#621 Warhammer 40,000: Dawn Of War

Posted: 23rd September 2018 by Jeroen in Games
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726th played so far

Genre: Strategy
Platform: PC
Year of Release: 2004
Developer: Relic Entertainment
Publisher: THQ

When it comes to the universe, I’ve always been a fantasy player. There’s some interesting bits about the 40k universe, but nothing in it ever really tempted me. Sadly, until Total War: Warhammer, it hasn’t been greatly represented – even though many tried, and Shadows of the Horned Rat did work for me.

Similarly, while there were plenty of 40k games, Dawn of War is where it really took off and feels like it became massive. I still avoided it, but I’m now getting to the point where I really should give it a go and see whether it fits me.

Our Thoughts

It’s always a bit of a bad sign when one of the first levels of a game you play have you get stuck for a weird reason. In this case, it’s pathfinding: units got stuck between allies they were rescuing and couldn’t move out as they were now surrounded at all sides by those allies and had no way to get out. If the game had let me deal with individual units, it would have been fine, but since the whole squad couldn’t move in formation, it was stuck there.

Luckily, this didn’t repeat itself. Instead, I got to get into this game. Working with small squads made ordering them around more convenient. It feels like Warcraft 3, though without the strong presence of that game’s hero units. You have leaders, but they join squads and feel like they have less of an effect. As long as the pathfinding cooperates, it’s straight forward to control and grow, in a way that nicely replicates the 40k experience but makes it work better in the context of game building.

Base building is similarly simplified, with enough buildings to keep it interesting but not quite the mess you get in other RTS games. You mostly reinforce the squad so they don’t need to be near buildings and unit numbers aren’t too complex.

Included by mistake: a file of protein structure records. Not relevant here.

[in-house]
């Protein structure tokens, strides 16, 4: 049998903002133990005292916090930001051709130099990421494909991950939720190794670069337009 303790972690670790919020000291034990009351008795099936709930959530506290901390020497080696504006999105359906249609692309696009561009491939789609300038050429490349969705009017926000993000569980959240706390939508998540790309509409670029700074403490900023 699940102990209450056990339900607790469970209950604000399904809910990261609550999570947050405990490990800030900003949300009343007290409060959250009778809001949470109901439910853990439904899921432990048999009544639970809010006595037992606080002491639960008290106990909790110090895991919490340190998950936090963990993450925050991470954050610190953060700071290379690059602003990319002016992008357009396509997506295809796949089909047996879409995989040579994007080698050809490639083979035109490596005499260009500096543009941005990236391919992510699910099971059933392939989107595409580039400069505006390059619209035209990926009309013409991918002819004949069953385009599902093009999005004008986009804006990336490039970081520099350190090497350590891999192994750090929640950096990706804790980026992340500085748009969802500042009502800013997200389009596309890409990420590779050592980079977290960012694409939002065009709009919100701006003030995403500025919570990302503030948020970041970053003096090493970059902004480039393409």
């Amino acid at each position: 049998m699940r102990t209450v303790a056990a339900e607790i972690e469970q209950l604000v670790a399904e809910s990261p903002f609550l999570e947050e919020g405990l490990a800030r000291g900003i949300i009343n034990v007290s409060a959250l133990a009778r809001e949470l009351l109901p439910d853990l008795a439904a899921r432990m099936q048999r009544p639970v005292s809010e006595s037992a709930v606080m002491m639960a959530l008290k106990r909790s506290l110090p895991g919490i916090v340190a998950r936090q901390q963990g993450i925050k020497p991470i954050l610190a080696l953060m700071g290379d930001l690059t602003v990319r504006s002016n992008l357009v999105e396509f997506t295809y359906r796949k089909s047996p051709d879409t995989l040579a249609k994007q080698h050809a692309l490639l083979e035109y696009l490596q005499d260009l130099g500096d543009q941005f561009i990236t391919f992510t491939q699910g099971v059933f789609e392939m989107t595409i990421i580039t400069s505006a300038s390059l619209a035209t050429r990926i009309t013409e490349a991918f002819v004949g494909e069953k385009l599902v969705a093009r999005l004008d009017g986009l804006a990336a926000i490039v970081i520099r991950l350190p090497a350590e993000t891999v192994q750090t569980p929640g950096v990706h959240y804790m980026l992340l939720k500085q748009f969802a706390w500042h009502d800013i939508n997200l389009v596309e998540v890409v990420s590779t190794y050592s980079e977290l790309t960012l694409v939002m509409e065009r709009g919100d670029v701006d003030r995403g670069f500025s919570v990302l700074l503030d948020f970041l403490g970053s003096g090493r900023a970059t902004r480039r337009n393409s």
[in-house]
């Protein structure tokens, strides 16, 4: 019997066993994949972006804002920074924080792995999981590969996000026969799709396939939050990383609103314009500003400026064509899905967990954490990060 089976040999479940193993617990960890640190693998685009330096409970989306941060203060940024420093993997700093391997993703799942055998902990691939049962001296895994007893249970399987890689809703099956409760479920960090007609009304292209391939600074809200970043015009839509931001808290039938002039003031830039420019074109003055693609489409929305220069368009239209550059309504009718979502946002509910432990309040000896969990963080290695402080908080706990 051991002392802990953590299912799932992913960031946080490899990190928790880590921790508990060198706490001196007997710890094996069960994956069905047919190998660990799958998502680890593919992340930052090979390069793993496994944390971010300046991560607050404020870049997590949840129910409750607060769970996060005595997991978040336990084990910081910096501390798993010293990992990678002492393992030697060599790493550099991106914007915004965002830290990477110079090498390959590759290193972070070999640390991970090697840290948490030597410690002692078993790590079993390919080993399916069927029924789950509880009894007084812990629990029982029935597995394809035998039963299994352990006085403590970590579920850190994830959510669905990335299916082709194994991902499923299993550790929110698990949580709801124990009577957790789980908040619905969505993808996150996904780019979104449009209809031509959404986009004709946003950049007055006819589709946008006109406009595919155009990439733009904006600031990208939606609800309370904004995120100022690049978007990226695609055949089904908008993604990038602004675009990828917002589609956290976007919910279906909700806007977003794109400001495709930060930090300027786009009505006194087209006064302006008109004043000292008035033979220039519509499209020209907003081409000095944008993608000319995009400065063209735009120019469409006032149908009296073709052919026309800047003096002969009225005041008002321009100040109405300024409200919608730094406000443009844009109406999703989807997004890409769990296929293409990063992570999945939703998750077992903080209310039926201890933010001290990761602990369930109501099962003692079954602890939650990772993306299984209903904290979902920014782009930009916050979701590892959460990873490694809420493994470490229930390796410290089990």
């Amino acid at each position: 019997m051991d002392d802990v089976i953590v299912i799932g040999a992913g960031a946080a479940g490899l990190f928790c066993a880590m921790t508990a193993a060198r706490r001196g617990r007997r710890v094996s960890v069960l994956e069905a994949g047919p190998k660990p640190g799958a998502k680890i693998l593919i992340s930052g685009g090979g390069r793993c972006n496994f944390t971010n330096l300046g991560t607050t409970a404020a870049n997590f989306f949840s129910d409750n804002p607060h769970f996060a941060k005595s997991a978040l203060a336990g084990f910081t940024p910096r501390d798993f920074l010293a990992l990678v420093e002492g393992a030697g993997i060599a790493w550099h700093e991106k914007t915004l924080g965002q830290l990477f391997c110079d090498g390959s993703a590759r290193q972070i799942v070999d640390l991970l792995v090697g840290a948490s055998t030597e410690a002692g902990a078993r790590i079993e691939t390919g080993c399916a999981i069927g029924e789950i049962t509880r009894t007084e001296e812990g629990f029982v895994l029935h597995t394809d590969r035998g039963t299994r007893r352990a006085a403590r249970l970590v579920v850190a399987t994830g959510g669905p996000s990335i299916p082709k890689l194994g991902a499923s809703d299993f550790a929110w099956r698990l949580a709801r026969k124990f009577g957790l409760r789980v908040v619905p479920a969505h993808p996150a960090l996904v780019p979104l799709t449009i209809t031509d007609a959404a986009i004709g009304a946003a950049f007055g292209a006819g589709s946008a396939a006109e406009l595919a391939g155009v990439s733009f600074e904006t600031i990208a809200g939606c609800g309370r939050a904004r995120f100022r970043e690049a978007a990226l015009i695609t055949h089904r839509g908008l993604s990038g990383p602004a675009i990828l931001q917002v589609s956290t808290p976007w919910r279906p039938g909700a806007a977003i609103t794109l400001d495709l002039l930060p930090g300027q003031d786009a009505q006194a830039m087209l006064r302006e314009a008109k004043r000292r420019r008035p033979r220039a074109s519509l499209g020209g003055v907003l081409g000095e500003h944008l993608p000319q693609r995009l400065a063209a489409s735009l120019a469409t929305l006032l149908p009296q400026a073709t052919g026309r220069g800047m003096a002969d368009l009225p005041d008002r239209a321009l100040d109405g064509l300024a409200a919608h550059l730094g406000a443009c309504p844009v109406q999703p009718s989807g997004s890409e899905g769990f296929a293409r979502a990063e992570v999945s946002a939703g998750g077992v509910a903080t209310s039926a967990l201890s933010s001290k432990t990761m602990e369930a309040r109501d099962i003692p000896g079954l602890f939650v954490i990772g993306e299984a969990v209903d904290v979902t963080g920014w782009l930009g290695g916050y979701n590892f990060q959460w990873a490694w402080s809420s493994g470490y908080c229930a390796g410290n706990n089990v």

Resources are managed in a different way. You capture the strategic points that surround the area, which provide you with an income as you hold them as well as allowing for some defensive structures being built – mostly so nobody else takes over. It makes map control feel more real as you really have to reach and control areas and streamlines a lot of resource gathering.

Another way in which the game streamlines the experience is the way you handle reinforcements. You can always reinforce your squads where they are, meaning that during stealth and one man base less missions, you can make your way through more easily. That means that unless you’re fully wiped out, losses are a lot less crippling. It’s a nice mercy and improves the experience over what we’re used to from Red Alert.

There are only 11 story missions, all focused around the space marines, which means that my experience with the other armies was very limited. They’re decently chunky missions though, which makes up a bit for the shorter length, and they are varied enough to keep them interesting.

And it means I can see a lot of orcs flying through the air. That stays cool.

Final Thoughts

There’s probably a lot more to this game at a multiplayer level, but I had a great time playing the story missions. The structure is great and the whole experience is streamlined compared to the RTSes I’m used to, which makes it quicker to go through. It’s worth a revisit and I’m looking forward to playing the sequel.